In the ever-growing world of online transactions, the B2B buying process is like a high-stakes chess game. Think of it as the ultimate strategic showdown, where companies flex their financial muscles to the tune of trillions of dollars. Yes, you heard that right — trillions each year! It's like Wall Street meets a global marketplace, minus the stockbrokers in fancy suits.
According to Forrester, U.S. B2B eСommerce will reach $3 trillion dollars by 2027, while offline B2B sales will likely remain flat. It’s only natural that successful B2B companies try easing pain points throughout the buying process and reaffirming their customers that they’re making the right decision. Sounds easy, but what’s the hitch?
In contrast to the relatively straightforward B2C customer journey, the B2B purchase process is typically intricate, extensive, and information-laden, with multiple stakeholders playing a role in purchasing decisions. As a result, it adheres to a formal procedure of convincing all the parties involved they will get a return on investment and only after that culminates in a final purchase.
This guide reveals the specifics of the B2B buying process, walks through its main stages, and gives useful advice on how to enhance it through flexible eCommerce platforms.
What is the B2B buying process (and how is it different from B2C)?
To add clarity to the matter, we should start with the B2B buying process definition. This is a systematic decision-making journey undertaken by companies when procuring products or services from other businesses. The process includes several stages, from problem recognition to careful consideration and final product selection.
The key differenсes between B2B and B2C buying experiences is the complexity and duration of decision-making. B2C customers typically make low-cost purchases for personal or household use at fixed prices.
In contrast, B2B buyers often purchase products in bulk and bear significant expenditures. However, they also have an opportunity to negotiate pricing and quoting in accordance with specific requirements and budgets. To mitigate possible risks and make an informed decision, multiple stakeholders get involved into the approval process.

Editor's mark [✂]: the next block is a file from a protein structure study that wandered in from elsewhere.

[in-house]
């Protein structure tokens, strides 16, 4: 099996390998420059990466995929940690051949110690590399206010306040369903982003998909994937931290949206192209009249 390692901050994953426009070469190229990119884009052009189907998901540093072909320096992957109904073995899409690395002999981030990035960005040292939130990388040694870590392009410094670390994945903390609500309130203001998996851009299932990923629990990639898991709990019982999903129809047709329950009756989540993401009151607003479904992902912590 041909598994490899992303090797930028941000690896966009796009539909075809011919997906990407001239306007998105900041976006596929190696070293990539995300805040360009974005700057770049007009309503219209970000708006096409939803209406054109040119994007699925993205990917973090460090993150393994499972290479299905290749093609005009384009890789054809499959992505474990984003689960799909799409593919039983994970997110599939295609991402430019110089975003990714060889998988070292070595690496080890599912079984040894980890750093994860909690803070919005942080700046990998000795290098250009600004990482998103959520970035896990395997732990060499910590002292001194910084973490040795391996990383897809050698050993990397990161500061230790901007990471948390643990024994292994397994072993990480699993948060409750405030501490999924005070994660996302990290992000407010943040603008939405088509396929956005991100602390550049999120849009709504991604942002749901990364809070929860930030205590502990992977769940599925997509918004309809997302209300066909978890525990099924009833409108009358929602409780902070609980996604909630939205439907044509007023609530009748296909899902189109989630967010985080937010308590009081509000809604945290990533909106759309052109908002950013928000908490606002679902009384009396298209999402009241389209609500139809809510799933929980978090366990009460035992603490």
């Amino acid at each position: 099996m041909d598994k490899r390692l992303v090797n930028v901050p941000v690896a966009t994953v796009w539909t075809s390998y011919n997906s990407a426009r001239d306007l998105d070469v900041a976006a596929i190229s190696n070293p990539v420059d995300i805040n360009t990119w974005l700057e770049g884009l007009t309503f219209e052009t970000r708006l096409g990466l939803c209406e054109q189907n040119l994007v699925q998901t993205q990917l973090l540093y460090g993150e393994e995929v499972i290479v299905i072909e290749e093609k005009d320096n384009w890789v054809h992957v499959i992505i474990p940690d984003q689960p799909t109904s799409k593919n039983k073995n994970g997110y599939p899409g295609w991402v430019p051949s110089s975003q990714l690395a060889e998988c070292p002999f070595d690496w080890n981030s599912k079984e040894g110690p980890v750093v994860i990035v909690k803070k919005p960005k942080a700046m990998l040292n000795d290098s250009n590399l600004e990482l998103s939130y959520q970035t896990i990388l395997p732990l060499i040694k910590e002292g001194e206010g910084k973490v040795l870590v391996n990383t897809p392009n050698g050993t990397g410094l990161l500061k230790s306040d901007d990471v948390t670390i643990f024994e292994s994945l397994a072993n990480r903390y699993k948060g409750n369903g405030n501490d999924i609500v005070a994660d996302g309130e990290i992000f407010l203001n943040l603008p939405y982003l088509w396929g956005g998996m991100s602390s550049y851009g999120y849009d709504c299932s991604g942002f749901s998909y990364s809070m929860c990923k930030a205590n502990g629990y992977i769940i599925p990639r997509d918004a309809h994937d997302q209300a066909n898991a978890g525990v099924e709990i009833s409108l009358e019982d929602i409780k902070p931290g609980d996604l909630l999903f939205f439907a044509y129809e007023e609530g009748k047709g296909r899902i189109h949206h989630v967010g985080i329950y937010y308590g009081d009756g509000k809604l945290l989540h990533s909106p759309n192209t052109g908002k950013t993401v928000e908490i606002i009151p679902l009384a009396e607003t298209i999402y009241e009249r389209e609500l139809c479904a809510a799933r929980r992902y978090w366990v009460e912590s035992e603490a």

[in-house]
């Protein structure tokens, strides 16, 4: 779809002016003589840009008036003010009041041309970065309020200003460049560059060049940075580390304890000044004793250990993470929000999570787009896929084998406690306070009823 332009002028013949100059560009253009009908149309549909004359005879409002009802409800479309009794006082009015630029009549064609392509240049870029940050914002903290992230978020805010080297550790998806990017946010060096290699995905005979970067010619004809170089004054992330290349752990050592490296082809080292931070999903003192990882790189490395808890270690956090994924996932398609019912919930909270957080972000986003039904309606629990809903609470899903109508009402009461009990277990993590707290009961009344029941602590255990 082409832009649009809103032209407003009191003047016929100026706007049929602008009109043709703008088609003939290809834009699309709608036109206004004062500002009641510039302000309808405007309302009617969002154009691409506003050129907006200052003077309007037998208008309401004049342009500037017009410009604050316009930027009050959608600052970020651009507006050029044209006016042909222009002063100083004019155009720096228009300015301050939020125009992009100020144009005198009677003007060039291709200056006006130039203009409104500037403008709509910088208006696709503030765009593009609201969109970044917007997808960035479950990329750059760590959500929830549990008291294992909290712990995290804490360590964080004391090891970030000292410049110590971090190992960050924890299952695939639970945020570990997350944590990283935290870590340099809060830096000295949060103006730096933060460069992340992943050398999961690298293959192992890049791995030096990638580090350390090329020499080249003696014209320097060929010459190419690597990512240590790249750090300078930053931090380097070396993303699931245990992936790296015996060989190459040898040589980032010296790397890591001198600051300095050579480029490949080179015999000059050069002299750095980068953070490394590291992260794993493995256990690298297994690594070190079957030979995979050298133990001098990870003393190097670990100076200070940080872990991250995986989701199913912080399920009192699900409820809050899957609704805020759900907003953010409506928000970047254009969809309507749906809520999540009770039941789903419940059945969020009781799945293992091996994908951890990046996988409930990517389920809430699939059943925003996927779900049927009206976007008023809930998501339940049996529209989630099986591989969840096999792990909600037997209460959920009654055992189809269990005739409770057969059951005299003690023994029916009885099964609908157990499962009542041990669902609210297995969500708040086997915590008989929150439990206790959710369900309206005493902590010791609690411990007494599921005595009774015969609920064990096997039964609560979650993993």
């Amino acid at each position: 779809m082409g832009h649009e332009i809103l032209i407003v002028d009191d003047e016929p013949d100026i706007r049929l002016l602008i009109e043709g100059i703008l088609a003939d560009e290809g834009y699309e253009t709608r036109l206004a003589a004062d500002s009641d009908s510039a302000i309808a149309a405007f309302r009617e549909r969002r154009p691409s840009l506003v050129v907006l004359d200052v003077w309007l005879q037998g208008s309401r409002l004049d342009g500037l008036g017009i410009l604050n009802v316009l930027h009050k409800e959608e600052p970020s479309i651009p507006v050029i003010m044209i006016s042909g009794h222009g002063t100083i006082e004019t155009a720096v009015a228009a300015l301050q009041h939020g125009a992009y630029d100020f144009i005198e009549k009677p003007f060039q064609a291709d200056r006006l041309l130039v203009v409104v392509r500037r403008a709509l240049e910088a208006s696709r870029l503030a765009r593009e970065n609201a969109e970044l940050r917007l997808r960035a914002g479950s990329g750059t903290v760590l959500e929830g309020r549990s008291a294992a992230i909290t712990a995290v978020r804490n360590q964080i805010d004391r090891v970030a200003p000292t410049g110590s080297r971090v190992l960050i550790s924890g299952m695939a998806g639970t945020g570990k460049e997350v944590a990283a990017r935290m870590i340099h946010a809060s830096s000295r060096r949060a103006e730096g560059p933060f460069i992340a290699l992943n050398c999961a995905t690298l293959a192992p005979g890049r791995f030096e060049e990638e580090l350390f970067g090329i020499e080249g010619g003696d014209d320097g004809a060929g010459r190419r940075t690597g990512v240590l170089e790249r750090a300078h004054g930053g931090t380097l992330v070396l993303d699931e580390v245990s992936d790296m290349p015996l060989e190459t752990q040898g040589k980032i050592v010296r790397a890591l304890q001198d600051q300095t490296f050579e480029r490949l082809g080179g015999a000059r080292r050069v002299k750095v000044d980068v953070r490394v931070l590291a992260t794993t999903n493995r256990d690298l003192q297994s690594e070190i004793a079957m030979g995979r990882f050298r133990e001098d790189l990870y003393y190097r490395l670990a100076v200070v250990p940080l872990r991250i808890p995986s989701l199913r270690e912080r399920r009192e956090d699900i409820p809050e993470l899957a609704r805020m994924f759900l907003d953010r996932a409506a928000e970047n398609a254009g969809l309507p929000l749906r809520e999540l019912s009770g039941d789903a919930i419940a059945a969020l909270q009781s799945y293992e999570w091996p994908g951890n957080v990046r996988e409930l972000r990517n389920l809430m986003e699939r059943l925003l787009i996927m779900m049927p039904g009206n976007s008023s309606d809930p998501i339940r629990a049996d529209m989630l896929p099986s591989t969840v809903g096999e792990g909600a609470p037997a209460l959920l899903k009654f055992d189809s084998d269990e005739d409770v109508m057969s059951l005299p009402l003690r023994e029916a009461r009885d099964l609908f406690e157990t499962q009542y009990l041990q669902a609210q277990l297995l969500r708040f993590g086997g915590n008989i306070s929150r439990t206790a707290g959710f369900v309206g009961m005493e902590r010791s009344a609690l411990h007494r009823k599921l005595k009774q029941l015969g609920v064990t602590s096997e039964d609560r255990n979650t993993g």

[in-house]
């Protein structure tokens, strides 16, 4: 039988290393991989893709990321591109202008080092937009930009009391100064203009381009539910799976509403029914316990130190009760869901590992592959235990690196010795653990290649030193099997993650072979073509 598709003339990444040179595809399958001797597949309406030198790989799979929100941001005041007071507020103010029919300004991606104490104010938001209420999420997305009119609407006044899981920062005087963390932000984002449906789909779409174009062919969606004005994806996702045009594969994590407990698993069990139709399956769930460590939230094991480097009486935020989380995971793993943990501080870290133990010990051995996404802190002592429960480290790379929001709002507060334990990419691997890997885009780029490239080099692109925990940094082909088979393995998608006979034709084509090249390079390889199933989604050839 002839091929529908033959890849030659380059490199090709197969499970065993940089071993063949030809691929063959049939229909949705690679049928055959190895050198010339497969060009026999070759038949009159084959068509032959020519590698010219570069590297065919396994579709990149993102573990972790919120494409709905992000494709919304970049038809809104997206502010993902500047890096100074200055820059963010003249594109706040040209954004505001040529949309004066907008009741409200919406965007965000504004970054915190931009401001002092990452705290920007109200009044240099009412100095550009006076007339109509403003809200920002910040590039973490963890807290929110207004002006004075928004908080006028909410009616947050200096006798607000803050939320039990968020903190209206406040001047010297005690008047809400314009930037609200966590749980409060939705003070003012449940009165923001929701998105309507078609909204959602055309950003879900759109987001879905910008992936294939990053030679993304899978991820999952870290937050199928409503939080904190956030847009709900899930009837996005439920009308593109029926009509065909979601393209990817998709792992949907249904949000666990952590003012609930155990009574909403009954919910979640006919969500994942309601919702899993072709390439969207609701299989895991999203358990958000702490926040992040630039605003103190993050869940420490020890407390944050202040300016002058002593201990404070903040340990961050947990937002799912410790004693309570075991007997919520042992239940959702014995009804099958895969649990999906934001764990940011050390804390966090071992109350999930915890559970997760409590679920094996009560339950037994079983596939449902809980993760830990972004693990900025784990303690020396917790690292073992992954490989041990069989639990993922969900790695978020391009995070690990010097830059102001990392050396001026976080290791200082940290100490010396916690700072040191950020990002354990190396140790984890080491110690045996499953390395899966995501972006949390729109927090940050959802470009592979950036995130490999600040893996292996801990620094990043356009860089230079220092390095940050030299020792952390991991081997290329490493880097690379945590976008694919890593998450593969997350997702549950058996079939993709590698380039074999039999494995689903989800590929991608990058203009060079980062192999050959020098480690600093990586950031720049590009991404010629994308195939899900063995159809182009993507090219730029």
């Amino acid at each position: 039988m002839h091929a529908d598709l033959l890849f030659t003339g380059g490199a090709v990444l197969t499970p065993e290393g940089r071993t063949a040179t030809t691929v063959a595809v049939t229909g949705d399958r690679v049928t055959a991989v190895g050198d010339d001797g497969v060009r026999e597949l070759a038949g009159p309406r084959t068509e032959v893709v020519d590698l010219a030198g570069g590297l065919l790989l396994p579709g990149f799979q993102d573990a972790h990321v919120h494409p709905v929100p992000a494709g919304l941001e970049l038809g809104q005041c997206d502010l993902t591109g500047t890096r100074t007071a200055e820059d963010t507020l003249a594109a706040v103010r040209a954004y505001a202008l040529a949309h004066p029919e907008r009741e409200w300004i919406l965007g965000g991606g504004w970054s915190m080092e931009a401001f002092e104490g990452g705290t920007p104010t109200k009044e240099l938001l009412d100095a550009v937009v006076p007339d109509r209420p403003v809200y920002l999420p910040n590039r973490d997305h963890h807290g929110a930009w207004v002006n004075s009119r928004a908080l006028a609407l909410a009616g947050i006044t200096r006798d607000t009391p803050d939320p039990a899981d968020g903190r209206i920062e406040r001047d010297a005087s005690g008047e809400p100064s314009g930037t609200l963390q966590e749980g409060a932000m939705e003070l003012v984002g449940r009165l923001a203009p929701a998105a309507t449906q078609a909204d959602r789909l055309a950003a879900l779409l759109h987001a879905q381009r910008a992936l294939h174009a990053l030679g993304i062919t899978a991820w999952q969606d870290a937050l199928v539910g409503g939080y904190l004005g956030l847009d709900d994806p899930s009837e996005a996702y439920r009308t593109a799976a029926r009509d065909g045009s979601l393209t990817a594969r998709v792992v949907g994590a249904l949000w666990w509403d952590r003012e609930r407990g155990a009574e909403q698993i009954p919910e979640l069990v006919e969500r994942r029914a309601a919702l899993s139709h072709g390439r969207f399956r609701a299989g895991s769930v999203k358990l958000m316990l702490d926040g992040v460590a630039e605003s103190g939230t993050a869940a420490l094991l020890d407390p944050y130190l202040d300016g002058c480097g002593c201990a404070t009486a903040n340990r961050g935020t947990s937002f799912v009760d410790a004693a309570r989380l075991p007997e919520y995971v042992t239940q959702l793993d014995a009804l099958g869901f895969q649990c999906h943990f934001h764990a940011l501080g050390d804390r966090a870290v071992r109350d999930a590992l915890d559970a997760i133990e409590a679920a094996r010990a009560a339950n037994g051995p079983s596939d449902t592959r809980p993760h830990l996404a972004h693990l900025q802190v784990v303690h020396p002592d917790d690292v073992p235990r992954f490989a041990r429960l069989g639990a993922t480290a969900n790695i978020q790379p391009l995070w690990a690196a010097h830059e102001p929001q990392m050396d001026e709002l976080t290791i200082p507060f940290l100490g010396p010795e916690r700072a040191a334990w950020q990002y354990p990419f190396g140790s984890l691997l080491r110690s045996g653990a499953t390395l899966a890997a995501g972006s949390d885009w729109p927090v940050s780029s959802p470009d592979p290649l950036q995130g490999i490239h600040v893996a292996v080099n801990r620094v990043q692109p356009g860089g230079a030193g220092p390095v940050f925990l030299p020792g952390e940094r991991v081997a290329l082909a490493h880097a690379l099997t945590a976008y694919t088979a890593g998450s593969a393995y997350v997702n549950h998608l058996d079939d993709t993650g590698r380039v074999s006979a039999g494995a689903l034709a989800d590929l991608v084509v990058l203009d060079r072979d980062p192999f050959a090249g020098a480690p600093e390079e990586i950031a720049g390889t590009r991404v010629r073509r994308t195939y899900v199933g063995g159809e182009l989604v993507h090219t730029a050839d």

Who are B2B decision makers?
The average B2B buying cycle involves 6-10 decision makers, each equipped with over four pieces of information that they have independently gathered. These can be both from inside or outside of the purchasing company.
At every stage of the B2B buying process, these individuals play one or more of the following roles:
- The initiator. The initiator is the one who kicks off the buying process. Usually it is a person from the organization capable of identifying problems or opportunities, and voicing their concerns to those in positions of authority.
- The gatekeeper. Gatekeepers serve as the primary point of contact when it comes to regulating the dissemination of information within an organization.
- The influencer. Whether they are internal or external, influencers possess the expertise and authority to influence the decision-making process. They can persuade buyers and decision-makers to make the purchase or talk them out of it.
- The decision maker. It can be the CEO, head of accounting, or business development manager who grants approval for an organization to proceed with a purchase.
- The buyer. This intermediary purchases the chosen solution. In the process, the person is responsible for meeting order minimums and negotiating wholesale price discounts.
- The end user. This is the key individual who will regularly use the new product. In some cases, it is the same person as the initiator. It is necessary to consider the user's needs and feedback during the purchasing process.
Keeping into account these roles is crucial for building an effective selling strategy and technical infrastructure that nudges all participants to finalize the purchase at each stage. Below are the main steps they would make on the way to the end product.
Essential steps in the B2B buying process